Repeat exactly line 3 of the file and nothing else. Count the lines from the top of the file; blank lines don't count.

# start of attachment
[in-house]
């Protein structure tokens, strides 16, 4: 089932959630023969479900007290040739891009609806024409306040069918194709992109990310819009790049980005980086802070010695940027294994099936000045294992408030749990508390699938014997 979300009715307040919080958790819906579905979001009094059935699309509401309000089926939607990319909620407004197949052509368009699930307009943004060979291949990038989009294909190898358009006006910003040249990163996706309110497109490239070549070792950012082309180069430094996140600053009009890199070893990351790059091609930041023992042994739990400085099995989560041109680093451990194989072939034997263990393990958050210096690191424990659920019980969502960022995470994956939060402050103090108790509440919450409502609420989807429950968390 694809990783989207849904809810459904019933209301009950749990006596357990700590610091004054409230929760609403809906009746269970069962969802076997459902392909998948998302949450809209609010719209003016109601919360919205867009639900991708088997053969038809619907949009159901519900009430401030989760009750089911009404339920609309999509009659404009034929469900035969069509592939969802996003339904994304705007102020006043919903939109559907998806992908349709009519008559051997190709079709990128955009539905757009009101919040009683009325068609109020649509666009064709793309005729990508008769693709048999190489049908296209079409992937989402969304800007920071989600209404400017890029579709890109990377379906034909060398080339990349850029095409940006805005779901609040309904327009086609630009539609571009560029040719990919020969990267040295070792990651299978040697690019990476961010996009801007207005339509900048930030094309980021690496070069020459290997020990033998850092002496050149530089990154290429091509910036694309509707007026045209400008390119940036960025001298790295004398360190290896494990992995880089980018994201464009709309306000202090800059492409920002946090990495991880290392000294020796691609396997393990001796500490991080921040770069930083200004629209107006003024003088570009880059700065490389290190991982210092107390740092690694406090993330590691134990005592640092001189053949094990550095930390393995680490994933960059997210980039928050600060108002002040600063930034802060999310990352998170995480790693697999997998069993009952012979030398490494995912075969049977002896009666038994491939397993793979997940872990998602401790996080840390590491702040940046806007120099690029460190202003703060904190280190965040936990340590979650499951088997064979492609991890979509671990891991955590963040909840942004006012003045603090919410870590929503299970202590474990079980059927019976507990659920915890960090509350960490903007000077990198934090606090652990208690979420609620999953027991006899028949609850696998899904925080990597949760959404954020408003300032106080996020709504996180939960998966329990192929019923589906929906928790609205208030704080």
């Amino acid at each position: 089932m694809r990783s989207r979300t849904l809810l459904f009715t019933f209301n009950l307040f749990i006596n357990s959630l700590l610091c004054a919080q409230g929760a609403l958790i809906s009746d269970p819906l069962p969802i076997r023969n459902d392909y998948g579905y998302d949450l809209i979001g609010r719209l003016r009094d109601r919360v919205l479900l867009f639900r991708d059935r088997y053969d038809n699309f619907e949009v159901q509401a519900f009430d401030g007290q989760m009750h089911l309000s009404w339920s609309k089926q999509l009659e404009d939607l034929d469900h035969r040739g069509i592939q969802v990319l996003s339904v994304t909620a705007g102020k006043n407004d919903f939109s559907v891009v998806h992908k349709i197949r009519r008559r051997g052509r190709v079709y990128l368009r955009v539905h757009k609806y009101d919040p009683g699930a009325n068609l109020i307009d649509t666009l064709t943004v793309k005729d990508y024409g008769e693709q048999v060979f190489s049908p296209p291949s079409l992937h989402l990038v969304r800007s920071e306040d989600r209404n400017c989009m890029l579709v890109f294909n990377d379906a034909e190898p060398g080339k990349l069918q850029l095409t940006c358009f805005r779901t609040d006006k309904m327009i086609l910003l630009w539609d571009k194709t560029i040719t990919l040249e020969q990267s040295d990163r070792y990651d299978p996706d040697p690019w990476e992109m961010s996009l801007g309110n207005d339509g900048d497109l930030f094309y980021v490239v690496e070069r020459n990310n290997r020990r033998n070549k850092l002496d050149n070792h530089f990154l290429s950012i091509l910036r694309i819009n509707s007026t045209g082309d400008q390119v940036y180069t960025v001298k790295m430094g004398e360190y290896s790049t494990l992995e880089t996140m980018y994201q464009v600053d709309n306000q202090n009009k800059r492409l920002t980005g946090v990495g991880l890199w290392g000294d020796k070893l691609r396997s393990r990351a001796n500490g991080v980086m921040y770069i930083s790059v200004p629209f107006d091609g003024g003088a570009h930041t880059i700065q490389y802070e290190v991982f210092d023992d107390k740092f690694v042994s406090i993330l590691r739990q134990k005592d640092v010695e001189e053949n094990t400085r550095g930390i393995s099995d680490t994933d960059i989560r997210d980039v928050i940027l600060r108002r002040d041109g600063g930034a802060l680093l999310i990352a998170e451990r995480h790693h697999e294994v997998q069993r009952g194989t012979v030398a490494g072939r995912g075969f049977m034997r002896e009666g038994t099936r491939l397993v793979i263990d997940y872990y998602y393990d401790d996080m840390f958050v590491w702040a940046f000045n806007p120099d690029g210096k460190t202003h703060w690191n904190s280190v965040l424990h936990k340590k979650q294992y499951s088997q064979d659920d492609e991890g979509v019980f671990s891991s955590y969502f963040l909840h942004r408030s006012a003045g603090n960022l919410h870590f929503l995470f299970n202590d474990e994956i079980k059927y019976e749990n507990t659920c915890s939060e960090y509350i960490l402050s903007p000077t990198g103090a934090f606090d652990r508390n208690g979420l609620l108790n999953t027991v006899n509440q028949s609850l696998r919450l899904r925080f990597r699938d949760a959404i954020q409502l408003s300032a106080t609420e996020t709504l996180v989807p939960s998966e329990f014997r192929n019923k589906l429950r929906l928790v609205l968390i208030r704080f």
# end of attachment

């Amino acid at each position: 089932m694809r990783s989207r979300t849904l809810l459904f009715t019933f209301n009950l307040f749990i006596n357990s959630l700590l610091c004054a919080q409230g929760a609403l958790i809906s009746d269970p819906l069962p969802i076997r023969n459902d392909y998948g579905y998302d949450l809209i979001g609010r719209l003016r009094d109601r919360v919205l479900l867009f639900r991708d059935r088997y053969d038809n699309f619907e949009v159901q509401a519900f009430d401030g007290q989760m009750h089911l309000s009404w339920s609309k089926q999509l009659e404009d939607l034929d469900h035969r040739g069509i592939q969802v990319l996003s339904v994304t909620a705007g102020k006043n407004d919903f939109s559907v891009v998806h992908k349709i197949r009519r008559r051997g052509r190709v079709y990128l368009r955009v539905h757009k609806y009101d919040p009683g699930a009325n068609l109020i307009d649509t666009l064709t943004v793309k005729d990508y024409g008769e693709q048999v060979f190489s049908p296209p291949s079409l992937h989402l990038v969304r800007s920071e306040d989600r209404n400017c989009m890029l579709v890109f294909n990377d379906a034909e190898p060398g080339k990349l069918q850029l095409t940006c358009f805005r779901t609040d006006k309904m327009i086609l910003l630009w539609d571009k194709t560029i040719t990919l040249e020969q990267s040295d990163r070792y990651d299978p996706d040697p690019w990476e992109m961010s996009l801007g309110n207005d339509g900048d497109l930030f094309y980021v490239v690496e070069r020459n990310n290997r020990r033998n070549k850092l002496d050149n070792h530089f990154l290429s950012i091509l910036r694309i819009n509707s007026t045209g082309d400008q390119v940036y180069t960025v001298k790295m430094g004398e360190y290896s790049t494990l992995e880089t996140m980018y994201q464009v600053d709309n306000q202090n009009k800059r492409l920002t980005g946090v990495g991880l890199w290392g000294d020796k070893l691609r396997s393990r990351a001796n500490g991080v980086m921040y770069i930083s790059v200004p629209f107006d091609g003024g003088a570009h930041t880059i700065q490389y802070e290190v991982f210092d023992d107390k740092f690694v042994s406090i993330l590691r739990q134990k005592d640092v010695e001189e053949n094990t400085r550095g930390i393995s099995d680490t994933d960059i989560r997210d980039v928050i940027l600060r108002r002040d041109g600063g930034a802060l680093l999310i990352a998170e451990r995480h790693h697999e294994v997998q069993r009952g194989t012979v030398a490494g072939r995912g075969f049977m034997r002896e009666g038994t099936r491939l397993v793979i263990d997940y872990y998602y393990d401790d996080m840390f958050v590491w702040a940046f000045n806007p120099d690029g210096k460190t202003h703060w690191n904190s280190v965040l424990h936990k340590k979650q294992y499951s088997q064979d659920d492609e991890g979509v019980f671990s891991s955590y969502f963040l909840h942004r408030s006012a003045g603090n960022l919410h870590f929503l995470f299970n202590d474990e994956i079980k059927y019976e749990n507990t659920c915890s939060e960090y509350i960490l402050s903007p000077t990198g103090a934090f606090d652990r508390n208690g979420l609620l108790n999953t027991v006899n509440q028949s609850l696998r919450l899904r925080f990597r699938d949760a959404i954020q409502l408003s300032a106080t609420e996020t709504l996180v989807p939960s998966e329990f014997r192929n019923k589906l429950r929906l928790v609205l968390i208030r704080f």